William K. Black
February 29, 2016 Brooklyn, N.Y.
A blogger has trolled all heterodox economists as believers in the “occult.” More precisely, he is upset about “econ people” (who are likely not economists) and who tweet him or post comments on his blog site. The blogger further complains that these commenters say that they believe in heterodox economics and “new methodologies [that] are poised to topple mainstream economics.” He then goes on to say: “My typical response is to ask what these new methodologies are. But incredibly, I can almost never get an answer.”
The UMKC economics department is chock full of heterodox economists who share the blogger’s experience. We too get weird blogs and tweets that are long on revolutionary conclusions and short on specifics. Some of these messages come from folks who say they are heterodox and some from those that write to denounce heterodox economics. We also get an endless stream of policy nostrums from orthodox economists that promise to transform America (in good ways). They have, collectively, transformed America in terrible ways.
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Stephanie’s latest podcast. She talks with UMKC Economist Dr. Fred Lee about the micro/maco distinction, Post-Keynesian price theory, the problems with neoclassical economics and his ideas about how to move the discipline in a more useful direction. (Note: There are some audio quality issues but only for the first 30 seconds).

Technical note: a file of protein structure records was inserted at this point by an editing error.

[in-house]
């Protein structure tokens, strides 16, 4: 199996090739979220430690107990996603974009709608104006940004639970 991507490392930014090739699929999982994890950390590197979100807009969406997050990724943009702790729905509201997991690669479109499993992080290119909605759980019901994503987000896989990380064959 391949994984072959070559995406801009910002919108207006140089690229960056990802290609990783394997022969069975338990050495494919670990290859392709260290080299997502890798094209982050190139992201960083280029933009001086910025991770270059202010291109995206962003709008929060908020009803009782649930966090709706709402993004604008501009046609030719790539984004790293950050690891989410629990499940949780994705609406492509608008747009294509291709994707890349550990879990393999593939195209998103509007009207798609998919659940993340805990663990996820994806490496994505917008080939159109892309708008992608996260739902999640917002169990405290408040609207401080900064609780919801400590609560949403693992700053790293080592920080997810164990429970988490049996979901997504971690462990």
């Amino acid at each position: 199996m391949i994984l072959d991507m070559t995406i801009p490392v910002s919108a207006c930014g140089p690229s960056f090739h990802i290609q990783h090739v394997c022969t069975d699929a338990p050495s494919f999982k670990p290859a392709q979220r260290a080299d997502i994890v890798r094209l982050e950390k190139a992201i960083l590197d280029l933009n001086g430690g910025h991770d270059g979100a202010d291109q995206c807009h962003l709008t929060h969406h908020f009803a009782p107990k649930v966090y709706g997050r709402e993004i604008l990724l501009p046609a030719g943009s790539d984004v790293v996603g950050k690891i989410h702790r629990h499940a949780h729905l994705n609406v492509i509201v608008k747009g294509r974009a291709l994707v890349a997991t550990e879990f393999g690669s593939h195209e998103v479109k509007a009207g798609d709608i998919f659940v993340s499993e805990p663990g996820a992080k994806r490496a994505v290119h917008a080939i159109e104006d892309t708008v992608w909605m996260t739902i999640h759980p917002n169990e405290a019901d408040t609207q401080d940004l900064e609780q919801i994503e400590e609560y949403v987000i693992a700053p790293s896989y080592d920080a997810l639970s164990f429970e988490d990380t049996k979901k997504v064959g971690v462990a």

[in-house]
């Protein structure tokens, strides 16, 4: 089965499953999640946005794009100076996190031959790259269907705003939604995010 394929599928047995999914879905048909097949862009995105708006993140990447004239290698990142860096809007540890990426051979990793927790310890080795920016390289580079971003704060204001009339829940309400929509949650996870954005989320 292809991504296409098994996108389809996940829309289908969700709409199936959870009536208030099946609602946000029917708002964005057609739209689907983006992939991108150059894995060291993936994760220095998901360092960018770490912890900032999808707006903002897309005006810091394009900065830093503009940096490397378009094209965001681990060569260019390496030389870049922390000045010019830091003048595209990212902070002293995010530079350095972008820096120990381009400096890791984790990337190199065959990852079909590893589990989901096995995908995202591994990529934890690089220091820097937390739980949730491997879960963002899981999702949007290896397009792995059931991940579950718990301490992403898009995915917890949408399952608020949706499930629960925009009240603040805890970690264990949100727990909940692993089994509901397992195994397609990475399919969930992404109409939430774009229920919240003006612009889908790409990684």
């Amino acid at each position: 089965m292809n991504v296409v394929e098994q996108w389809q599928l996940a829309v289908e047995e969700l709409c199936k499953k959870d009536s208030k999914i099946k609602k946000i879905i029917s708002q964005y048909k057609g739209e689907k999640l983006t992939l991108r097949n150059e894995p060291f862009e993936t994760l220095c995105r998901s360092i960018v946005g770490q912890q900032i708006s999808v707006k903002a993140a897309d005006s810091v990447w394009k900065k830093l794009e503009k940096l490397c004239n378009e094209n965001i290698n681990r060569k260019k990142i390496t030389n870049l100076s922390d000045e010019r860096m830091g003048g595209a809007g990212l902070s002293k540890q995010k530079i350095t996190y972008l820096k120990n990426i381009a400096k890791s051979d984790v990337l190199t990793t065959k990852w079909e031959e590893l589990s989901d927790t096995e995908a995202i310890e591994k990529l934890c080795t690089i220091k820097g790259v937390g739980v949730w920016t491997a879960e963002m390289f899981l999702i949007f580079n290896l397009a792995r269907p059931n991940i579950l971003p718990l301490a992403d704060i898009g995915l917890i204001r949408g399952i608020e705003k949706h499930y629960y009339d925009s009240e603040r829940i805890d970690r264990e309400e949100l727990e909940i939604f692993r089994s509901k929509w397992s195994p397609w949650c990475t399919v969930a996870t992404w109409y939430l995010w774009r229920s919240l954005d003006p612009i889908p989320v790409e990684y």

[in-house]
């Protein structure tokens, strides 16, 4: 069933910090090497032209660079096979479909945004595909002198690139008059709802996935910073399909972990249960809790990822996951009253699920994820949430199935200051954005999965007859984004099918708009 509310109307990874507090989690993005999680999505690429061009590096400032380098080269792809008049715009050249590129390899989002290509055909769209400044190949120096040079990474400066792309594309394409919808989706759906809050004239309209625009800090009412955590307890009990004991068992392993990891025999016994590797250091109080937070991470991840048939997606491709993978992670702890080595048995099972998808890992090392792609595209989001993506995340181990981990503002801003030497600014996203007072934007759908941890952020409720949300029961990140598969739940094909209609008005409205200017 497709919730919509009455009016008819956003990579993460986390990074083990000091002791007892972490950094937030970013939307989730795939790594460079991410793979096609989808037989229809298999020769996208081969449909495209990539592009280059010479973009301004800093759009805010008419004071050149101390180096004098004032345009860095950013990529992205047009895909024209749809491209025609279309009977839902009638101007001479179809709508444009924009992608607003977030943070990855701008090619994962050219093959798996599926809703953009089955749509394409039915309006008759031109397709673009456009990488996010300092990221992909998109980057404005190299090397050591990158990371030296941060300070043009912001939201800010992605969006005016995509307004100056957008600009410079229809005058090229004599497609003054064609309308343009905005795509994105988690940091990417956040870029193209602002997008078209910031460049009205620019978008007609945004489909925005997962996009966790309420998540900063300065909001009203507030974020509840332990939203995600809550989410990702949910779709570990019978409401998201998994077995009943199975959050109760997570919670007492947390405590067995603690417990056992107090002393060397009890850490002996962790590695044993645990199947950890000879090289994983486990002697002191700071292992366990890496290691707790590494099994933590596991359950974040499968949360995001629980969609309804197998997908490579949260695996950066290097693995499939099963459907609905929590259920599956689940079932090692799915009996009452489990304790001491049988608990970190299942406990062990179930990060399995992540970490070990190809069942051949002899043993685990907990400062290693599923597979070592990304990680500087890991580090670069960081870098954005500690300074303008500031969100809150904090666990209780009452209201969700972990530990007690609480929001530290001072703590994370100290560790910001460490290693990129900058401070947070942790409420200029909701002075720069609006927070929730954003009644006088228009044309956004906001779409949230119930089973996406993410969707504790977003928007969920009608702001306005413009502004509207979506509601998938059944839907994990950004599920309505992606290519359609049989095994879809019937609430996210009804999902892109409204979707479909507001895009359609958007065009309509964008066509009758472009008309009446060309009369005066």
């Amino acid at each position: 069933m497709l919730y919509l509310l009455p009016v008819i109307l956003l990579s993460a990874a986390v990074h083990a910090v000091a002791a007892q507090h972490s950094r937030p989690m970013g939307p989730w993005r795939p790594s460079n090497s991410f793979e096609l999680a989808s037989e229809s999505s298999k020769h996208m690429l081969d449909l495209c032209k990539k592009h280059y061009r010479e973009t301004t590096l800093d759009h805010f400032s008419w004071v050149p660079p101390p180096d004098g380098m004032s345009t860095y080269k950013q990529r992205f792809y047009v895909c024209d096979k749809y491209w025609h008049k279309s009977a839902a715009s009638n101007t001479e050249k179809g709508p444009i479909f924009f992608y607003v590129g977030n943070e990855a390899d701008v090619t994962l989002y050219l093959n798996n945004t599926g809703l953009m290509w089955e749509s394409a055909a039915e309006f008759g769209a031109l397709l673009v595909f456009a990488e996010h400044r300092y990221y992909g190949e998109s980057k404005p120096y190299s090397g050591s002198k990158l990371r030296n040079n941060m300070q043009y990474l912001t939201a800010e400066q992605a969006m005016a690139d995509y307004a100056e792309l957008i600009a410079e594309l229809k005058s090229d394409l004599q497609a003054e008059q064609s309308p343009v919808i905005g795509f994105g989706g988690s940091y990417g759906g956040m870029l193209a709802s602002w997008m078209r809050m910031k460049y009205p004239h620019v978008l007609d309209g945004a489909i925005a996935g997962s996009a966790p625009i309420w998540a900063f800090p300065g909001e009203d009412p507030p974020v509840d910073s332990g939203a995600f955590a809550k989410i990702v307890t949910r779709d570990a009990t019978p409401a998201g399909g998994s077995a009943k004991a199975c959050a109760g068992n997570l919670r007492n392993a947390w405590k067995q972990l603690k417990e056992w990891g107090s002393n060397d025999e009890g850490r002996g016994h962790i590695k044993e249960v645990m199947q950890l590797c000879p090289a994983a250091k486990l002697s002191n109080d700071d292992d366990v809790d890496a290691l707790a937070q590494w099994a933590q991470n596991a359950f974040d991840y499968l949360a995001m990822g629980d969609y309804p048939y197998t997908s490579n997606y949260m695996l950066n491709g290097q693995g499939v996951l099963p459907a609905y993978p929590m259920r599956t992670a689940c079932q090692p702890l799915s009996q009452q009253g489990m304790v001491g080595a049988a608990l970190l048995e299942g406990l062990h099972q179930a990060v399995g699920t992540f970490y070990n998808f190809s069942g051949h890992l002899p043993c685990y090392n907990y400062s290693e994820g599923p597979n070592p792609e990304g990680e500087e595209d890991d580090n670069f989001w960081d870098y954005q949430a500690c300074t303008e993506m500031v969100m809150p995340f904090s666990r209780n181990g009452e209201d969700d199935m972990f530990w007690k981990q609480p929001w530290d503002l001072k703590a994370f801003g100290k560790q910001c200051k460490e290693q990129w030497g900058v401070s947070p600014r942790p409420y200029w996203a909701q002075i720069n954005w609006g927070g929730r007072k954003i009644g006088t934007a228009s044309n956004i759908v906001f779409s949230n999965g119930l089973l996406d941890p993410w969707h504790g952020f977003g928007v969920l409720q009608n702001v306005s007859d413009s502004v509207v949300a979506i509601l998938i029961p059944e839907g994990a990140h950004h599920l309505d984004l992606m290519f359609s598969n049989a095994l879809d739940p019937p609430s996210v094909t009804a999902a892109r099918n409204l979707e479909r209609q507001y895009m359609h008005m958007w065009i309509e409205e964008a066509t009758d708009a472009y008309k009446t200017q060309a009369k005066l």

By William K. Black
I wrote yesterday about the “control frauds” (in which the person controlling a seemingly legitimate entity uses it as a “weapon” to defraud) that target purchasers of bad quality goods (“lemons”) and employees. The example I used to explain these concepts was the collapse of the building housing garment factories in Bangladesh. Continue reading →
By Michael Hoexter, Ph.D.
[Part 1 is posted here; Part 2 is posted here; Part 3 is posted here]
The Anti-Keynes Revolt
Against the Keynesian consensus of the WWII era and afterwards, there remained marginalized economic schools that held to ideal notions about markets and remained convinced that a reliance on government was tantamount to a “Road to Serfdom” and ultimately led to Communism. The core of the neoliberal campaign, gathered around the Mt. Pelerin Society founded by economist/social philosopher Friedrich von Hayek, denied that government management of capitalism’s excesses was needed and that the price system and the market were pure, self-regulating entities which bring maximum prosperity and liberate the individual. Continue reading →